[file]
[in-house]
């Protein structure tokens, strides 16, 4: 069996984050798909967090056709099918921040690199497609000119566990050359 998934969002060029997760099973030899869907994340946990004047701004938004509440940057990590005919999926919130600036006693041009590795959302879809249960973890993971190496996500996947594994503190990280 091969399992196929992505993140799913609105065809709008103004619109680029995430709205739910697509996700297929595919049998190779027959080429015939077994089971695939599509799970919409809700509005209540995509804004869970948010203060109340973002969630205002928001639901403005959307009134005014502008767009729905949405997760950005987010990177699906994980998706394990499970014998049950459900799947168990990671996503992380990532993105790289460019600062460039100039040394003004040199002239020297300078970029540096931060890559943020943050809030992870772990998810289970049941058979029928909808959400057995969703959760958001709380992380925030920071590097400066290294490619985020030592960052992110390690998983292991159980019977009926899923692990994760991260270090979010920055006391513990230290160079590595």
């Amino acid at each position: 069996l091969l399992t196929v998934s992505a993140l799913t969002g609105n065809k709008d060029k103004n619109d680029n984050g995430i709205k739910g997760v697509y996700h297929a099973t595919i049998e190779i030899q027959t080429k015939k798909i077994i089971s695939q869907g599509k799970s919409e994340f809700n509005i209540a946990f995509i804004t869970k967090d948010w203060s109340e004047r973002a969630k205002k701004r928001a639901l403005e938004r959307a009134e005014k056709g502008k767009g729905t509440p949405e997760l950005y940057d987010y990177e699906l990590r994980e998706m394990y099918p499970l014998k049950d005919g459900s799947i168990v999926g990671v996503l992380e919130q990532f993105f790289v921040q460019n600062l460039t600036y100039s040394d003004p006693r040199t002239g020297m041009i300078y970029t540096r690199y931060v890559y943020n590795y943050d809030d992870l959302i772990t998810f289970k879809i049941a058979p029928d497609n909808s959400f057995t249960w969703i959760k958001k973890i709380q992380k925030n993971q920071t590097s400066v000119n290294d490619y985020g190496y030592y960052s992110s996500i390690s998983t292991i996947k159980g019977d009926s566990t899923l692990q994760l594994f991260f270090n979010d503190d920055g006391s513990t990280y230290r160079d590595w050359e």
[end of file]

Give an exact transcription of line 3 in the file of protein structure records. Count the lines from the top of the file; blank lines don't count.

């Amino acid at each position: 069996l091969l399992t196929v998934s992505a993140l799913t969002g609105n065809k709008d060029k103004n619109d680029n984050g995430i709205k739910g997760v697509y996700h297929a099973t595919i049998e190779i030899q027959t080429k015939k798909i077994i089971s695939q869907g599509k799970s919409e994340f809700n509005i209540a946990f995509i804004t869970k967090d948010w203060s109340e004047r973002a969630k205002k701004r928001a639901l403005e938004r959307a009134e005014k056709g502008k767009g729905t509440p949405e997760l950005y940057d987010y990177e699906l990590r994980e998706m394990y099918p499970l014998k049950d005919g459900s799947i168990v999926g990671v996503l992380e919130q990532f993105f790289v921040q460019n600062l460039t600036y100039s040394d003004p006693r040199t002239g020297m041009i300078y970029t540096r690199y931060v890559y943020n590795y943050d809030d992870l959302i772990t998810f289970k879809i049941a058979p029928d497609n909808s959400f057995t249960w969703i959760k958001k973890i709380q992380k925030n993971q920071t590097s400066v000119n290294d490619y985020g190496y030592y960052s992110s996500i390690s998983t292991i996947k159980g019977d009926s566990t899923l692990q994760l594994f991260f270090n979010d503190d920055g006391s513990t990280y230290r160079d590595w050359e």